Last Updated on February 26, 2020 by Sagar Aryal
What is a spectrophotometer?
- A spectrophotometer is an instrument that measures the amount of light absorbed by a sample.
- Spectrophotometer techniques are mostly used to measure the concentration of solutes in solution by measuring the amount of the light that is absorbed by the solution in a cuvette placed in the spectrophotometer.
- Scientist Arnold J. Beckman and his colleagues at the National Technologies Laboratory (NTL) invented the Beckman DU spectrophotometer in 1940.
Principle of Spectrophotometer
The spectrophotometer technique is to measure light intensity as a function of wavelength. It does this by diffracting the light beam into a spectrum of wavelengths, detecting the intensities with a charge-coupled device, and displaying the results as a graph on the detector and then on the display device.
- In the spectrophotometer, a prism (or) grating is used to split the incident beam into different wavelengths.
- By suitable mechanisms, waves of specific wavelengths can be manipulated to fall on the test solution. The range of the wavelengths of the incident light can be as low as 1 to 2nm.
- The spectrophotometer is useful for measuring the absorption spectrum of a compound, that is, the absorption of light by a solution at each wavelength.
Instrumentation of Spectrophotometer
The essential components of spectrophotometer instrumentation include:
- A table and cheap radiant energy source
- Materials that can be excited to high energy states by a high voltage electric discharge (or) by electrical heating serve as excellent radiant energy sources.
- A monochromator, to break the polychromatic radiation into component wavelength (or) bands of wavelengths.
- A monochromator resolves polychromatic radiation into its individual wavelengths and isolates these wavelengths into very narrow bands.
- A prism disperses polychromatic light from the source into its constituent wavelengths by virtue of its ability to reflect different wavelengths to a different extent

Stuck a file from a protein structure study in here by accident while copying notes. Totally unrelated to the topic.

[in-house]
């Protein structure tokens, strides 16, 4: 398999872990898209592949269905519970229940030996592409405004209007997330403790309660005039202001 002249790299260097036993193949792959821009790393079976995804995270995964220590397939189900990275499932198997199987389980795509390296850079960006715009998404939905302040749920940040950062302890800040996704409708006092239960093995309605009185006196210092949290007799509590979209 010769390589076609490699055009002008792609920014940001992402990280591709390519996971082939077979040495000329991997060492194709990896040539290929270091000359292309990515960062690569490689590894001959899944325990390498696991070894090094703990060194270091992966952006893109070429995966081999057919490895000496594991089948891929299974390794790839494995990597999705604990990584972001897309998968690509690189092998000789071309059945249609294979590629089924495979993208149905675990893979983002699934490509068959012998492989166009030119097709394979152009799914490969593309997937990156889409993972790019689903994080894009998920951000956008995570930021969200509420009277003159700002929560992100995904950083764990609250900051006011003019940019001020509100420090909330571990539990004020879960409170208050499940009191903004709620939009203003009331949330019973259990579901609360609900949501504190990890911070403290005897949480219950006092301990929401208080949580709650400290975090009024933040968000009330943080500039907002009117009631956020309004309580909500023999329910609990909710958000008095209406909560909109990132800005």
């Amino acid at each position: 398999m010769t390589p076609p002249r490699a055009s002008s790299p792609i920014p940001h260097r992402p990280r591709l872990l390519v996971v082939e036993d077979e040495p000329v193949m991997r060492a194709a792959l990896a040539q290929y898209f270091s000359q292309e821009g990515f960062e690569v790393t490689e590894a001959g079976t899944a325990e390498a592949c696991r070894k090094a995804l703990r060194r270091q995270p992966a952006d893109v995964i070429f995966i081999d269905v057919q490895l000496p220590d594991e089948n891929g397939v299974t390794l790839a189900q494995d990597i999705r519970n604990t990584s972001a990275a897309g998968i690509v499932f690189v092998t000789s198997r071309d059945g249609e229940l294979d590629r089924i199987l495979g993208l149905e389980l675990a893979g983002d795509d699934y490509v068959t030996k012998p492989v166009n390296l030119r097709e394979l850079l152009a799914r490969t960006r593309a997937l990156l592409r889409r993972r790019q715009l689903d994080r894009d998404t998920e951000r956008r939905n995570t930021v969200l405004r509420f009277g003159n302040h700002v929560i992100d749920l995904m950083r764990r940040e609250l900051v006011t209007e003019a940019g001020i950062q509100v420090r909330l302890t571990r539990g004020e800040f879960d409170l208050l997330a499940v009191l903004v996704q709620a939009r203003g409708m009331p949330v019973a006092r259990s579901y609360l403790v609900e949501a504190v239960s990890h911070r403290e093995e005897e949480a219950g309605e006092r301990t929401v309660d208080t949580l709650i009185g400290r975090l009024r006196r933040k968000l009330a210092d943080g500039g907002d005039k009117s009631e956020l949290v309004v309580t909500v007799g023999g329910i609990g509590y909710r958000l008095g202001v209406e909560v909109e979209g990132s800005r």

- Two types of Prisms are usually employed in commercial instruments. Namely, 600 cornu quartz prism and 300 Littrow Prism.
- Gratings are often used in the monochromators of spectrophotometers operating ultraviolet, visible and infrared regions.
- Transport vessels (cuvettes), to hold the sample
- Samples to be studied in the ultraviolet (or) visible region are usually glasses (or) solutions and are put in cells known as “CUVETTES”.
- Cuvettes meant for the visible region are made up of either ordinary glass (or) sometimes Quartz.
- A Photosensitive detector and an associated readout system
- Most detectors depend on the photoelectric effect. The current is then proportional to the light intensity and therefore a measure of it.
- Radiation detectors generate electronic signals which are proportional to the transmitter light.
- These signals need to be translated into a form that is easy to interpret.
- This is accomplished by using amplifiers, Ammeters, Potentiometers and Potentiometric recorders.
Some of the major applications of spectrophotometers include the following:
- Detection of concentration of substances
- Detection of impurities
- Structure elucidation of organic compounds
- Monitoring dissolved oxygen content in freshwater and marine ecosystems
- Characterization of proteins
- Detection of functional groups
- Respiratory gas analysis in hospitals
- Molecular weight determination of compounds
- The visible and UV spectrophotometer may be used to identify classes of compounds in both the pure state and in biological preparations.